The Irondale Ensemble celebrates the most productive year in Shakespeare's life.
The 400th anniversary of William Shakespeare's death has prompted a host of ambitious productions of his work, particularly in Brooklyn. Unto the breach left by the Royal Shakespeare Company's 12-hour Great Cycle of Kings leaps the Irondale Ensemble, a scrappy band of Brooklynites (not all of them brothers). The company's 1599 highlights a prolific chapter in Shakespeare's life by presenting condensed versions of the four plays he wrote that year: Henry V, Julius Caesar, As You Like It, and Hamlet.
While this is impressive enough, it is even more remarkable that the company performs these four plays (each an epic in its own right) with only six actors. Director Jim Niesen has applied some very smart cuts to the texts to shave them down to about an hour a piece (full productions of Shakespeare average three hours). The result is four and a half hours of great performances from some of the best plays in the Bard's repertoire. Think of it as Shakespeare's Digest.
Niesen was inspired to mount the shows simultaneously by James Shapiro's history, A Year in the Life of William Shakespeare: 1599. That book juxtaposes Shakespeare's writings from that year with the political and social events rocking Elizabethan England. Shakespeare's work is often described as "timeless," but Shapiro makes a good case for him as an author acutely aware of current events.
That is certainly apparent in Henry V, the first show of the evening. Sam Metzger plays a petulant and entitled Dauphin of France opposite Alex Spieth's Henry. Wearing lady executive casual, she embodies the warrior King of England in a performance that is decisive and inspiring, resonating not only with Shakespeare's famous queen, but the possibility of the first woman president of the United States of America.
The second offering of the night, Julius Caesar, takes us into the gallery of the Irondale Center (Nielsen makes good use of every inch of the theater, which resembles a crumbling Westminster Abbey), where the actors walk among us. This immersive staging allows for intimate, conspiratorial scenes between Michael-David Gordon's nervous Brutus and the shadowy Roman oligarchy. At the same time, it allows Joey Collins to send his voice booming across the hall during his eulogy to the titular general-turned-dictator. Katie Wieland plays a commanding Caesar, the kind of woman with the power to change the game, perhaps not for the better.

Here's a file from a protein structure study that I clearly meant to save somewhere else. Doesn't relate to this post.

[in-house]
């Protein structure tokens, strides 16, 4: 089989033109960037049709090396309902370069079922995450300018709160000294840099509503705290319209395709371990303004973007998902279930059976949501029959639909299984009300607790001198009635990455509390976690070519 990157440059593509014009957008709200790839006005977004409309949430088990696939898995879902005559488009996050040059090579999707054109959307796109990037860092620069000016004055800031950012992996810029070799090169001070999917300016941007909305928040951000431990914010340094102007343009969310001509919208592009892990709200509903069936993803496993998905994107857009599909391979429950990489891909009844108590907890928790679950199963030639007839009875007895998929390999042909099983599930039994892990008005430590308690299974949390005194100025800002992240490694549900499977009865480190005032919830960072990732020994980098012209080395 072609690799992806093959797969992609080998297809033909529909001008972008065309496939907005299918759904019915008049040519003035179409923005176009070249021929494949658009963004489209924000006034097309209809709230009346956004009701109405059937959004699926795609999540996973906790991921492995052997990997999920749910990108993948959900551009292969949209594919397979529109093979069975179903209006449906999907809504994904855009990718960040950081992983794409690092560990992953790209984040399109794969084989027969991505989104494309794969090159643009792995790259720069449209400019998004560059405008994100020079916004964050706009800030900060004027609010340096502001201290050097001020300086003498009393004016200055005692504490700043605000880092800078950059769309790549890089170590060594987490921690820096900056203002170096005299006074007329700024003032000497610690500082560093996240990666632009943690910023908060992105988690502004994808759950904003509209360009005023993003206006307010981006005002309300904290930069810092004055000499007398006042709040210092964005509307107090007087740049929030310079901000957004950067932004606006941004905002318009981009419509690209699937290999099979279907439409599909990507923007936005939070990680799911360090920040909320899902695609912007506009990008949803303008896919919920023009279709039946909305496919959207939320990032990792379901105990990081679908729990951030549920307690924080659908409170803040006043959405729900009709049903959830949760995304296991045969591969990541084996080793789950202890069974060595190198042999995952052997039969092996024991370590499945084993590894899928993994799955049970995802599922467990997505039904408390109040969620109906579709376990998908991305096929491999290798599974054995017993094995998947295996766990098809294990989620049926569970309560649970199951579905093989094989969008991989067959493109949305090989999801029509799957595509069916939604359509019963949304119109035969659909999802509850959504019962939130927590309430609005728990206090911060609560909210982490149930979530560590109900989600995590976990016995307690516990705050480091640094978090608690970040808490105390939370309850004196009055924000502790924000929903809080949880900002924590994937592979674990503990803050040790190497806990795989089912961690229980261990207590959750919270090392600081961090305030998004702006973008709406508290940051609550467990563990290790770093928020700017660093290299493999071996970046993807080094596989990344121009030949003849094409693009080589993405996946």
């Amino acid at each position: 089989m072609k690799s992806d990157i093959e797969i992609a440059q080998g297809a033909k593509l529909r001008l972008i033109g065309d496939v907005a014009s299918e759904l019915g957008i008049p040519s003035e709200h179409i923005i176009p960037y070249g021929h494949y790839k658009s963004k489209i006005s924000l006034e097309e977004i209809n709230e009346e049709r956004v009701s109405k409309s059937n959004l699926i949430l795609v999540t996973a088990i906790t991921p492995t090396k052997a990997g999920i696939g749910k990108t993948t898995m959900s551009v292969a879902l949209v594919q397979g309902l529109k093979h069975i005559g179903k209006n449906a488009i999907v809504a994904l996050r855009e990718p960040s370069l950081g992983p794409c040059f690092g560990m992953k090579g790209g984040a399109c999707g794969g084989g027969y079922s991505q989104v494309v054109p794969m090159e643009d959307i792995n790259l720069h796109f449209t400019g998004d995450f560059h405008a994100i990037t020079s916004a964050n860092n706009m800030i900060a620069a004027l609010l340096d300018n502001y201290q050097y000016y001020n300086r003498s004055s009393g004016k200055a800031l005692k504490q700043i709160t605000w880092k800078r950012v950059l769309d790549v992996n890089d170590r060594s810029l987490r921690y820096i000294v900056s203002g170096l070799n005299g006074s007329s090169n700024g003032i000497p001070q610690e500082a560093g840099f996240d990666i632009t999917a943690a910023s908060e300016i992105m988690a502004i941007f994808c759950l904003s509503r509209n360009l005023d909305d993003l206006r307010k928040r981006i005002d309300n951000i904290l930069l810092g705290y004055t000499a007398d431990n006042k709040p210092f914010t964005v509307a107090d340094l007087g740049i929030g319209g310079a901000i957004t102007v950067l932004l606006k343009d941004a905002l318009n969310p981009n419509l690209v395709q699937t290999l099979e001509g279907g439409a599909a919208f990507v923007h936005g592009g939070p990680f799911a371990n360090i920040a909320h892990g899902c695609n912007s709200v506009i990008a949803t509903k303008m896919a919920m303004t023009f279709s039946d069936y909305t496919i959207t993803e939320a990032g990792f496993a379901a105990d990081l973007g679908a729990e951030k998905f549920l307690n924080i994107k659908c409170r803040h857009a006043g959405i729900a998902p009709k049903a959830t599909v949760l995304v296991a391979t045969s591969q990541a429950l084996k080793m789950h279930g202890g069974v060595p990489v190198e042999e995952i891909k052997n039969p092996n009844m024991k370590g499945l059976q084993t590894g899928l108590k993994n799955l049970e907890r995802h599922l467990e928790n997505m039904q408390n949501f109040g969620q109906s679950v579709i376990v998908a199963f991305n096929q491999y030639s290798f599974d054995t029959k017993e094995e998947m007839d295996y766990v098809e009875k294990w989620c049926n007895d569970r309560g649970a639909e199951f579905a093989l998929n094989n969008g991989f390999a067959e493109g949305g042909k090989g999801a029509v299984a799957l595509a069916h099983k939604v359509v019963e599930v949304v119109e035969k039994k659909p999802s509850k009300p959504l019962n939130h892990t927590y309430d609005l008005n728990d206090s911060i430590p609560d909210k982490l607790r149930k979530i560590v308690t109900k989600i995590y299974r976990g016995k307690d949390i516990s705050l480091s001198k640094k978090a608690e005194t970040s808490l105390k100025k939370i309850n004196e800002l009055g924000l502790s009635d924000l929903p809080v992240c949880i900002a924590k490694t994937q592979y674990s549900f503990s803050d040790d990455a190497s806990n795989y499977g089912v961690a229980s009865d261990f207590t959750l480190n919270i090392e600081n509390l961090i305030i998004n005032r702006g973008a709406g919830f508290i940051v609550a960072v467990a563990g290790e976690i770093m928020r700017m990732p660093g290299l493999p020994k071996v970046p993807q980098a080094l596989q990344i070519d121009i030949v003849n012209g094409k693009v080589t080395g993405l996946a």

We contemplate Caesar's historical significance as we munch on his namesake salad during a picnic break in the Forest of Arden. Scenic designer Ken Rothchild creates this whimsical space on a shoestring using just sheer curtains and throw pillows. As we chow down, the opening moments of As You Like It take place on the carpet. Katie Wieland's charming Rosalind steals our hearts opposite the hunky Sam Metzger's matinee idol Orlando. This light rom-com of mistaken identity pairs well with dinner, wrapped up by the company's own modern variation on a jig (a dance that often took place at the end of Elizabethan plays, loathed by playwrights yet beloved by the groundlings).
This levity naturally leads us to the walloping finale: Hamlet, which Niesen and Rothchild set in a small box enclosed by hanging cloth, making us feel like Polonius hiding behind the arras. We're not alone, sharing this confined space with a madman: Delivering the most thrilling performance of the evening, Joey Collins is not merely a mopey Prince of Denmark, the royal in black when everybody else is wearing tan (evocative bare-bones costume design by Hilarie Blumenthal). Rather, he is the most violent, erratic, thoroughly dangerous Hamlet I've encountered. Dressed in drag and rapping his verse during the play-within-a-play scene, he engages in a tense standoff with his Uncle Claudius (an appropriately severe and imposing Terry Greiss) that ends with Hamlet chipping his tooth on the microphone. As the usurper King serves us (possibly poisoned) wine during the final close-up fight scene, it is impossible to not feel a rush of adrenaline.
Seeing all of these plays together, one realizes that Shakespeare wrote "To be or not to be," "All the world's a stage," "Friends, romans, countrymen," and the St. Crispin's Day speech within the span of one incredible year. Even more intriguing are the circumstances that might have driven him to this furious output: Did he feel pressured by the opening of the brand new Globe Theatre, in which he owned an eighth share? Was he alarmed by the prospect of an invading Spanish army burning down his investment when it sailed down the Thames (as was rumored that summer)? How was the national anxiety around an aging and childless monarch reflected in his plays?
Shapiro astutely examines those questions in his book, revealing a backstage drama that is ripe for theatricalization. Instead of just performing truncated versions of the plays, Niesen and company should stage the events surrounding their creation, perhaps in a manner similar to Broadway's acclaimed new docu-musical, Shuffle Along. If anyone can do it, it's the Irondale Ensemble, a fearless company that you should really know about if you don't already.